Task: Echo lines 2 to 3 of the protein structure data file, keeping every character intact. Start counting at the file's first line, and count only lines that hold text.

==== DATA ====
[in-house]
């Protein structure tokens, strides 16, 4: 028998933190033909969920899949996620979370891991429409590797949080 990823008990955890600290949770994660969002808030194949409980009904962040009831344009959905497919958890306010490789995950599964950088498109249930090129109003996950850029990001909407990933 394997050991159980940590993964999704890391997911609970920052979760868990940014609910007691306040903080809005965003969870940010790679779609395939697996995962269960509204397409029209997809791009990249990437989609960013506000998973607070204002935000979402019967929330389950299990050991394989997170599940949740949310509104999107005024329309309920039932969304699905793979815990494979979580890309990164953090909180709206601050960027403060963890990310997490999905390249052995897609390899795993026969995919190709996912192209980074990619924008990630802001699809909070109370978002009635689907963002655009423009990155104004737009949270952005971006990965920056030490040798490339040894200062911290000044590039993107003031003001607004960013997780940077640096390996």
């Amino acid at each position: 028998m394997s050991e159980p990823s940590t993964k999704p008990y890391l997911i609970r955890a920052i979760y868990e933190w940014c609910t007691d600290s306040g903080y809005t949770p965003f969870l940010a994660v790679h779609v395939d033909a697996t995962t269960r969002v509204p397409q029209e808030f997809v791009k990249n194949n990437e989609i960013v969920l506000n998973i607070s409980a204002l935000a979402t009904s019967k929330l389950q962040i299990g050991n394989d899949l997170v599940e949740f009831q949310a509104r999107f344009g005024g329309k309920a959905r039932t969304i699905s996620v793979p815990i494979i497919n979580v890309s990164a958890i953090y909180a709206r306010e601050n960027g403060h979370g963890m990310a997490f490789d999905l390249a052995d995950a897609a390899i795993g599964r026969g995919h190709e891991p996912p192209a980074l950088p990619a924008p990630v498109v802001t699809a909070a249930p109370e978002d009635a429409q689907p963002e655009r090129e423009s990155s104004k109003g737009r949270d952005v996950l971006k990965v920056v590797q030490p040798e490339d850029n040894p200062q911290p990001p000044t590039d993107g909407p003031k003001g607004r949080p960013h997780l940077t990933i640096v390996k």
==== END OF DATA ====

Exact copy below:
């Protein structure tokens, strides 16, 4: 028998933190033909969920899949996620979370891991429409590797949080 990823008990955890600290949770994660969002808030194949409980009904962040009831344009959905497919958890306010490789995950599964950088498109249930090129109003996950850029990001909407990933 394997050991159980940590993964999704890391997911609970920052979760868990940014609910007691306040903080809005965003969870940010790679779609395939697996995962269960509204397409029209997809791009990249990437989609960013506000998973607070204002935000979402019967929330389950299990050991394989997170599940949740949310509104999107005024329309309920039932969304699905793979815990494979979580890309990164953090909180709206601050960027403060963890990310997490999905390249052995897609390899795993026969995919190709996912192209980074990619924008990630802001699809909070109370978002009635689907963002655009423009990155104004737009949270952005971006990965920056030490040798490339040894200062911290000044590039993107003031003001607004960013997780940077640096390996």
């Amino acid at each position: 028998m394997s050991e159980p990823s940590t993964k999704p008990y890391l997911i609970r955890a920052i979760y868990e933190w940014c609910t007691d600290s306040g903080y809005t949770p965003f969870l940010a994660v790679h779609v395939d033909a697996t995962t269960r969002v509204p397409q029209e808030f997809v791009k990249n194949n990437e989609i960013v969920l506000n998973i607070s409980a204002l935000a979402t009904s019967k929330l389950q962040i299990g050991n394989d899949l997170v599940e949740f009831q949310a509104r999107f344009g005024g329309k309920a959905r039932t969304i699905s996620v793979p815990i494979i497919n979580v890309s990164a958890i953090y909180a709206r306010e601050n960027g403060h979370g963890m990310a997490f490789d999905l390249a052995d995950a897609a390899i795993g599964r026969g995919h190709e891991p996912p192209a980074l950088p990619a924008p990630v498109v802001t699809a909070a249930p109370e978002d009635a429409q689907p963002e655009r090129e423009s990155s104004k109003g737009r949270d952005v996950l971006k990965v920056v590797q030490p040798e490339d850029n040894p200062q911290p990001p000044t590039d993107g909407p003031k003001g607004r949080p960013h997780l940077t990933i640096v390996k």